FacebookTwitterGoogle+RedditEmail

Sarkozy and the Specter of May 68

by PHILIPPE MARLIÈRE

Forty years on, the specter of May 68 continues to haunt France. A week before his election to the French presidency, Nicolas Sarkozy launched an astonishing attack on the “moral and intellectual permissiveness” of May 68. According to the rightwing candidate, the heirs of May 68 would be responsible for all French ills: the demise of traditions, the undermining of authority and the making of an “unethical capitalism” (the one of golden parachutes and rogue bosses). Ségolène Royal, his socialist opponent, led a campaign based on law and order issues, exalting the tricolor and the Marseillaise. To hammer home the fact that she was also spurning all things soixante-huitardes, Royal went as far as promising the creation of re-education camps for juvenile delinquents under the supervision of the army.

In his latest book, André Glucksmann (a philosopher who has made the long journey from Maoism to neoconservatism) argues that Sarkozy is in truth the archetypal heir of May 68. Had he been a student in the late 60s, Sarkozy would no doubt had fought on the side of the Gaullist power against the students’ chienlit (a term famously coined by Charles de Gaulle and synonymous with disorder or mess). Since then, however, the French president has – like a large majority of the public – embraced most of the anti-authoritarian and hedonistic attitudes of the students’ movement. The president’s tumultuous private life and his casual demeanor in public bear testimony to these profound social changes.

Furthermore, the son of an immigrant never would have dreamt of making it to the top of French politics in the 60s. Born with the mass media and pop culture, at ease with new technologies, Sarkozy is culturally in sync with the 1968 generation, unlike Mitterrand or Chirac, albeit two political actors of May 68.

To try to import the American debate on the “moral decay of the West” into France is a sham which only few will swallow. Sarkozy’s rebuttal of May 68 is nothing else than a political ploy which has a twofold objective: firstly, to embarrass the left; secondly to erase from collective memory the political radicalism at the heart of the May 68 uprising.

In his 2007 speech, Nicolas Sarkozy pointed to the “hypocrisy” of the left which, in reality, “does not like equality”, a left that has abandoned workers to Le Pen, that caters for the more affluent and that no longer regards the fight against socio-economic inequalities as its priority. Hence Sarkozy’s promotion of “work” and “purchasing power” during the presidential campaign to appeal to disenfranchised working class voters.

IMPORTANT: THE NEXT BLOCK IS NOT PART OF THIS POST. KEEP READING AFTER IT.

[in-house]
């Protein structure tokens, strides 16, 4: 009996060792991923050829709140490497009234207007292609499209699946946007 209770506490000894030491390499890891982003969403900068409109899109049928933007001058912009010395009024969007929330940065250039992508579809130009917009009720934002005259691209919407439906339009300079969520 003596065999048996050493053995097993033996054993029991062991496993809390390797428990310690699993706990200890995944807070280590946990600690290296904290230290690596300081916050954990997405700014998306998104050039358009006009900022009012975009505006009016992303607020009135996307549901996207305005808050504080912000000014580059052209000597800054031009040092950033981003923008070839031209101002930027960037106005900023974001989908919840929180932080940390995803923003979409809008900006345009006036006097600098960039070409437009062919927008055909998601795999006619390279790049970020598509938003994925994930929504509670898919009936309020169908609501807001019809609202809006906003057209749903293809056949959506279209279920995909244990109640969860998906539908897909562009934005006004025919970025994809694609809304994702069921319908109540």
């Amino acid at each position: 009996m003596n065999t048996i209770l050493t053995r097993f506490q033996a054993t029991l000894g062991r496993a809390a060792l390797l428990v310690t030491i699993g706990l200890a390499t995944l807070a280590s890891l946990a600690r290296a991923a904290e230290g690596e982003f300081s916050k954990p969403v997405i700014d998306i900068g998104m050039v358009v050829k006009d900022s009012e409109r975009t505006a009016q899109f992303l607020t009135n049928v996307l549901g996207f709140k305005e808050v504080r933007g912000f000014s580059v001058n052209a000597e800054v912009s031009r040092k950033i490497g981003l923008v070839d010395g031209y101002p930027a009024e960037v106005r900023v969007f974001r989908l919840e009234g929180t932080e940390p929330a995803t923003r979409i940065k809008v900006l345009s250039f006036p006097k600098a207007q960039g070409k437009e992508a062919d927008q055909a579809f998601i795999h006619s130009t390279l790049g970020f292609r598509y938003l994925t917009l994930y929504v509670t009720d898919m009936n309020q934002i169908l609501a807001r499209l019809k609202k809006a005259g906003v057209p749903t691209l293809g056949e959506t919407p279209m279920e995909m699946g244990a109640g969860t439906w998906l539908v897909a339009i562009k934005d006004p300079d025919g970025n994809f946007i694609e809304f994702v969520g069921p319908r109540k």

For to emphasize the so-called “permissiveness of May 68” was a cunning way to underline how the left had deserted the struggle for social justice to embrace a pro-“Bobos” agenda (the “Bourgeois-Bohemians”): gender equality, promotion of ethnic and sexual minorities, of human rights, defense of the environment; all issues which were allegedly brought to the fore by the “individualistic” and “bourgeois-minded” student rebellion. This was undoubtedly a demagogic charge as all these “post-materialist” issues should indeed be part of the agenda of the left. And yet, Sarkozy is right on one count: the French left let the working class down when, in 1983, Mitterrand made an economic u-turn to reluctantly but surely embrace the Washington Consensus.

Régis Debray said that May 68 was a superb “ruse of capital”. The student movement challenged and undermined the three political pillars of post-War France: de Gaulle, the Communist party and the Catholic Church. Then a generation of tiring gauchistes, imbued with cultural liberalism, became in the 70s the involuntary agents of the modernization of capitalism (some of them successfully recycling their agitprop skills in the media, advertising or business). In a way, it could be argued that a part of May 68 helped establish neoliberalism and the American way of life in France. [Anyone reading the special double  issue of Cahiers du Cinema on American films, published in the mid-60s, could see it all coming. AC.]

Yet Sarkozy’s attack on May 68’s “nihilistic revolution” (as Raymond Aron put it) is essentially a smokescreen. For his real target is the workers’ political radicalism: 10 million workers were on strike (three times as many people as during the 1936 Popular Front). The first barricades were not erected by students in the Quartier Latin, but by workers in Caen in January 1968. Following the Grenelle Agreements, the minimum wage was raised by 35 per cent. Workers’ working conditions were significantly improved and so were their labor rights.